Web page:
QUEERNESS AND COMMITMENT
For many who have accepted a lack of depth in everyday life, walking around as their own image has become pure jouissance. I can confirm having done the same. Bimboification is “very that.” Friends would argue that what distinguishes queerness, in essence, is the self-assumed spectacle by which it seeks to subvert norms. Queerness is flashy, humorous, provoking; it’s different at all costs. More importantly, it’s fluid. It escapes the shackles of fixed identity by constantly hyper-reinventing itself. As a result, its agency today is no longer dependent on gender identity or sexual orientation, yet its performance is paradoxically linked to signifiers and aesthetics too. There’s a deceiving, disorientating factor to queerness. Having liberated itself from all constraints, freed from all gazes, queerness is on the loose. Making sense feels conservative. Linearity, both in thought and action, would denote loyalty. It would mean that what is, is built on what was, and causal for what might become. It would mean an up and a down, a left and a right. But Kant and all his stupid ethics and rationalities are honestly so passé, and totally not an ally. Sometimes it feels as though the fluidity principle in queer-acting, which is not always inherently positive, because it can be as giving as it is taking (when it turns into blatant narcissism for example), manages to escape accountability. For relationships, that’s a problem.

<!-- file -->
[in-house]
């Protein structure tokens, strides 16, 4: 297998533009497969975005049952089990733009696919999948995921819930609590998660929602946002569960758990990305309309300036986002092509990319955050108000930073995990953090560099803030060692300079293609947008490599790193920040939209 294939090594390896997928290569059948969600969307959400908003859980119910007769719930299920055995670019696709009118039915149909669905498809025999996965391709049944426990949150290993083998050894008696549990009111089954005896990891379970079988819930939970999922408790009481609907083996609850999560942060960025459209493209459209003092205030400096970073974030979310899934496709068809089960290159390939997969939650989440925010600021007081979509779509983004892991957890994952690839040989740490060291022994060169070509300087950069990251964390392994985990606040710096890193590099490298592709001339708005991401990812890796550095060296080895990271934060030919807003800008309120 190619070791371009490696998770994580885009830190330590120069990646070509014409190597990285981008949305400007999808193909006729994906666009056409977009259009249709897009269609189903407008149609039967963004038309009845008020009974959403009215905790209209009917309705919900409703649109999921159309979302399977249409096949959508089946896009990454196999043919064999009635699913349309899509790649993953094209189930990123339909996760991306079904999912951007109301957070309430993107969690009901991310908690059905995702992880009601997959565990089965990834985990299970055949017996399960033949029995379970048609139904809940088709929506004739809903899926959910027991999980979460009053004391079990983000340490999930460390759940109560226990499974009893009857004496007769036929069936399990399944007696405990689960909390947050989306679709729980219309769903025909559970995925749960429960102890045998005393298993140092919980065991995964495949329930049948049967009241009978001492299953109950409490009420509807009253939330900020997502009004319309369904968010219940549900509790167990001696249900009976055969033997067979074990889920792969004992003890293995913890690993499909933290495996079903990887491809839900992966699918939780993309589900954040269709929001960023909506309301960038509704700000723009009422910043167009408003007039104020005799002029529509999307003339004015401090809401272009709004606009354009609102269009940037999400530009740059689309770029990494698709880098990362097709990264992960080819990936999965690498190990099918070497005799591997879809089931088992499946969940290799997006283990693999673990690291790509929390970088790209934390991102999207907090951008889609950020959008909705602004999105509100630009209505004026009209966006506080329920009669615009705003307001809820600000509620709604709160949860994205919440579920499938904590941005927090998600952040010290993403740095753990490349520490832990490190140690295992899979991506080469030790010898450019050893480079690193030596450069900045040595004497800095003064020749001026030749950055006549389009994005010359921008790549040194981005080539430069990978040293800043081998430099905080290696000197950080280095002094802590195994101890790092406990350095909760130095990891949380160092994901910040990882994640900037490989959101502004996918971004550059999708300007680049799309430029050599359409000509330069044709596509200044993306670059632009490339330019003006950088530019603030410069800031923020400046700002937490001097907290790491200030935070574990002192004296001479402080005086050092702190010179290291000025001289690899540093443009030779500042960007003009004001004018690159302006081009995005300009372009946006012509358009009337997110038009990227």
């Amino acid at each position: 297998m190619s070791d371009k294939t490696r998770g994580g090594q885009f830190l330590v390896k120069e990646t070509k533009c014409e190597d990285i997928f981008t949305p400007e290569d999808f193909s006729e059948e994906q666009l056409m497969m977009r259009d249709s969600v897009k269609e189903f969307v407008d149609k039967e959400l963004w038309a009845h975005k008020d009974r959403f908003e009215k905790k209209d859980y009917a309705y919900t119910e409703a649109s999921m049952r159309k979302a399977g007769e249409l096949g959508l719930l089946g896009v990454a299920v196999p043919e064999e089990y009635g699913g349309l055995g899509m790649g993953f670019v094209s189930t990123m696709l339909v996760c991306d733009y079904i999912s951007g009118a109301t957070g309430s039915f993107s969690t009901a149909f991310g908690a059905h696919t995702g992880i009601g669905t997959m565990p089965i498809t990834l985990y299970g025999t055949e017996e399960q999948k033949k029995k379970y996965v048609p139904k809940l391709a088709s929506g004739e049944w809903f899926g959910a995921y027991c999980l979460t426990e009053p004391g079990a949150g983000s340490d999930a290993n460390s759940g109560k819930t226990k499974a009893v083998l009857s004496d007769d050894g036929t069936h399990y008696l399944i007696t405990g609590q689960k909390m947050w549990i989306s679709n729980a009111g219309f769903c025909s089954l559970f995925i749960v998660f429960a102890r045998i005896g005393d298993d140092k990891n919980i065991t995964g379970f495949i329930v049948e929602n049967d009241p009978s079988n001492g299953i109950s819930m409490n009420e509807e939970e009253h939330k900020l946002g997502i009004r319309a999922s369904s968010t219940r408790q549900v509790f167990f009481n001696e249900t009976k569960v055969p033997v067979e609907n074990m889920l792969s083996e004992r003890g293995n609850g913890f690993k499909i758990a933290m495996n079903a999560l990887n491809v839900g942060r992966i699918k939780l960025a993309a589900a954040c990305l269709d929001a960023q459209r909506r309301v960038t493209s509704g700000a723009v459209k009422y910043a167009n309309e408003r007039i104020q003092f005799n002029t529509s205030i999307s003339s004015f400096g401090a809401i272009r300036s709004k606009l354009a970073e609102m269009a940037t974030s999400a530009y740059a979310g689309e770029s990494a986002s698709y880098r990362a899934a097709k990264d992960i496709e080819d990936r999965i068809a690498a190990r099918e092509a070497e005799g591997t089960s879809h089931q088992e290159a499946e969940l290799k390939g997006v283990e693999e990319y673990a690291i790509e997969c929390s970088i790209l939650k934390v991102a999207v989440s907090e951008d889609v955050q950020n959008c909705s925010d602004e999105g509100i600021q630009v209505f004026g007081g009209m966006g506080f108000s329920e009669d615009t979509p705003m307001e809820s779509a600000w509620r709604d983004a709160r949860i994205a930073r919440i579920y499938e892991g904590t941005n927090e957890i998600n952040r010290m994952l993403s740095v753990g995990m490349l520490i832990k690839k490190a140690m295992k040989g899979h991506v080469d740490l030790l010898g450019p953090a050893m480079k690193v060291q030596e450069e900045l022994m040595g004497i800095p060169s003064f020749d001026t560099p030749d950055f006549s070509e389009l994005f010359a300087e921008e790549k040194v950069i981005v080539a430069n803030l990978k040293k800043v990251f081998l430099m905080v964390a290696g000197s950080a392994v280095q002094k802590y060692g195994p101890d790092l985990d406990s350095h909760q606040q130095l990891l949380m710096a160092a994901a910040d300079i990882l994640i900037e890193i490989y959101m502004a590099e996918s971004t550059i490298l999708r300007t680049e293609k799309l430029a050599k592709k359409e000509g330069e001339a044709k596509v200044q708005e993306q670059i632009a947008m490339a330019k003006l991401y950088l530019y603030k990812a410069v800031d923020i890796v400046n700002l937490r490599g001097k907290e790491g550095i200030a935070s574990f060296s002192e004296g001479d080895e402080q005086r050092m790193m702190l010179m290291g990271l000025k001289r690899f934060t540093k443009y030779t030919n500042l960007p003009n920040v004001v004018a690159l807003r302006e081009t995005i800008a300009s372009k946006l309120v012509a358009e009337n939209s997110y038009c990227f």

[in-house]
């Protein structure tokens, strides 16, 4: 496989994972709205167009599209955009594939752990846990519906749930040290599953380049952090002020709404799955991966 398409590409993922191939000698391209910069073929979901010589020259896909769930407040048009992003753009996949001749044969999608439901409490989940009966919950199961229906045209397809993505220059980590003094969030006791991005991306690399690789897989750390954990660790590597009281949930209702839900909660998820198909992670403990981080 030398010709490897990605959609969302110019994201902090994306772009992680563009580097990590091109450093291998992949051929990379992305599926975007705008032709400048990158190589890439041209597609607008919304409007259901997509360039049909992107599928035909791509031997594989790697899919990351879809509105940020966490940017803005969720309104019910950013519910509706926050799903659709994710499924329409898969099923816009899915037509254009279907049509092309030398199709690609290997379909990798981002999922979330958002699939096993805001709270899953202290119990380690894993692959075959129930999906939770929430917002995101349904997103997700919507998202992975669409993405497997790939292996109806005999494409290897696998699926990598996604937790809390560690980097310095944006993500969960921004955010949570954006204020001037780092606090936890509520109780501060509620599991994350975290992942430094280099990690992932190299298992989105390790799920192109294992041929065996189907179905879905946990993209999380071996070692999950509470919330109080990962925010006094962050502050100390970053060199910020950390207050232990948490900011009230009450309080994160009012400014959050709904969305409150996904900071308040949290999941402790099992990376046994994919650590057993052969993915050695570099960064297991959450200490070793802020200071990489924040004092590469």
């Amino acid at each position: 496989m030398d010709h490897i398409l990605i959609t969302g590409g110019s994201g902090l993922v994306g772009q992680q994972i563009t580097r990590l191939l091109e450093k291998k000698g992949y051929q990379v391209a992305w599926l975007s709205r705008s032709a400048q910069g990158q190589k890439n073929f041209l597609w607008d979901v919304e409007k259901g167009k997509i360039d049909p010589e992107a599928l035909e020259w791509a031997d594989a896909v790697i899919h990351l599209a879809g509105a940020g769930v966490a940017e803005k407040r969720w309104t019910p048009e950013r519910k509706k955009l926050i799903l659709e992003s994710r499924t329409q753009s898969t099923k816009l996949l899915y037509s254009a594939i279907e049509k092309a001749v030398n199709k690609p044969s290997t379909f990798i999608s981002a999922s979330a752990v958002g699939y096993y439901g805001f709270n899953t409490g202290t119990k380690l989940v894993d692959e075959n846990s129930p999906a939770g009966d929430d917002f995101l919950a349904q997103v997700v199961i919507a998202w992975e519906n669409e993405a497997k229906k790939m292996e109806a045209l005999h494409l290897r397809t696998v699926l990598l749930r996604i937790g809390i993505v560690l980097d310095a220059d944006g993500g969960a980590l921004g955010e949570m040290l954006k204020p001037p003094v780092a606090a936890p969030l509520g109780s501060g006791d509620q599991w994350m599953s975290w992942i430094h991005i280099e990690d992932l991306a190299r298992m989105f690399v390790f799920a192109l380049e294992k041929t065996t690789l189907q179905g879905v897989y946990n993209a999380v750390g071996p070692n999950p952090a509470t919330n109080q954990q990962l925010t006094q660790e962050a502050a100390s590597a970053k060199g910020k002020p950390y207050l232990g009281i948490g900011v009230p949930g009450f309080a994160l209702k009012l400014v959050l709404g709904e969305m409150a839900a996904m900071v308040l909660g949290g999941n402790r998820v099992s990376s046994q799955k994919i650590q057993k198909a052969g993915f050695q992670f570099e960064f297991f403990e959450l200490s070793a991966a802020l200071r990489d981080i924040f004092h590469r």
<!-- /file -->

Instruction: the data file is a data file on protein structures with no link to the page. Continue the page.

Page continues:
And then I wonder; Wasn’t the binary just a simpler place to be? So, I reach out, grab a copy of Murakami’s Men Without Women (2014), read a few stories, and decide that: no. Not only is it dysfunctional, but it is also boring, repetitive, and uninspired. On top of that, it reeks of suburban middle-class. So, in the aftermath of my recent break-up, being quite the queer myself, I’m left posing the question: